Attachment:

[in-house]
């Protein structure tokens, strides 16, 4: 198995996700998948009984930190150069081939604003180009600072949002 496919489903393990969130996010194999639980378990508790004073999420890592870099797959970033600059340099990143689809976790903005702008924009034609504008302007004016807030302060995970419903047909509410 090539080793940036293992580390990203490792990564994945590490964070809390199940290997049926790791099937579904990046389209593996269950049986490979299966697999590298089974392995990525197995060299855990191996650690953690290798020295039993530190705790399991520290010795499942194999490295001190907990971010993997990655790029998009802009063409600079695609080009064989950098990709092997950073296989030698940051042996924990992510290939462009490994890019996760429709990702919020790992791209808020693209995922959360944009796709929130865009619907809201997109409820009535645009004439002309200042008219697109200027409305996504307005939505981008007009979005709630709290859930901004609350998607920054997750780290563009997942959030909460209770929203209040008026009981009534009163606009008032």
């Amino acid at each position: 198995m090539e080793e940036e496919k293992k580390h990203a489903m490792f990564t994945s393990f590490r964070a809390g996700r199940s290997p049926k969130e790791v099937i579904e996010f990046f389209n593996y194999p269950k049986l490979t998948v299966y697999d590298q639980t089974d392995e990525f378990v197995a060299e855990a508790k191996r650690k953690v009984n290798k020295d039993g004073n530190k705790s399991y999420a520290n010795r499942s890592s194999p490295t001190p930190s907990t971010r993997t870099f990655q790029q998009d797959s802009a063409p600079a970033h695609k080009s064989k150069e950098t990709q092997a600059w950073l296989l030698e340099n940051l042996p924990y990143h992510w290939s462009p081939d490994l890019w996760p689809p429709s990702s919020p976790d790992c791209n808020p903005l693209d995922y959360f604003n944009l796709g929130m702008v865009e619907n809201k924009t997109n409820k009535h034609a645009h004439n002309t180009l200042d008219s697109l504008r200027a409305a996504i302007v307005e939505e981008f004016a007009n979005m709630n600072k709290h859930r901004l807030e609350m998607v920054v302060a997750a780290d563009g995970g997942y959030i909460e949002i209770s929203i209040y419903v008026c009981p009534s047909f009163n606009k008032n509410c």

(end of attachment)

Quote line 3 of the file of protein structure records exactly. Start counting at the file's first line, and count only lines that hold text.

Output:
């Amino acid at each position: 198995m090539e080793e940036e496919k293992k580390h990203a489903m490792f990564t994945s393990f590490r964070a809390g996700r199940s290997p049926k969130e790791v099937i579904e996010f990046f389209n593996y194999p269950k049986l490979t998948v299966y697999d590298q639980t089974d392995e990525f378990v197995a060299e855990a508790k191996r650690k953690v009984n290798k020295d039993g004073n530190k705790s399991y999420a520290n010795r499942s890592s194999p490295t001190p930190s907990t971010r993997t870099f990655q790029q998009d797959s802009a063409p600079a970033h695609k080009s064989k150069e950098t990709q092997a600059w950073l296989l030698e340099n940051l042996p924990y990143h992510w290939s462009p081939d490994l890019w996760p689809p429709s990702s919020p976790d790992c791209n808020p903005l693209d995922y959360f604003n944009l796709g929130m702008v865009e619907n809201k924009t997109n409820k009535h034609a645009h004439n002309t180009l200042d008219s697109l504008r200027a409305a996504i302007v307005e939505e981008f004016a007009n979005m709630n600072k709290h859930r901004l807030e609350m998607v920054v302060a997750a780290d563009g995970g997942y959030i909460e949002i209770s929203i209040y419903v008026c009981p009534s047909f009163n606009k008032n509410c």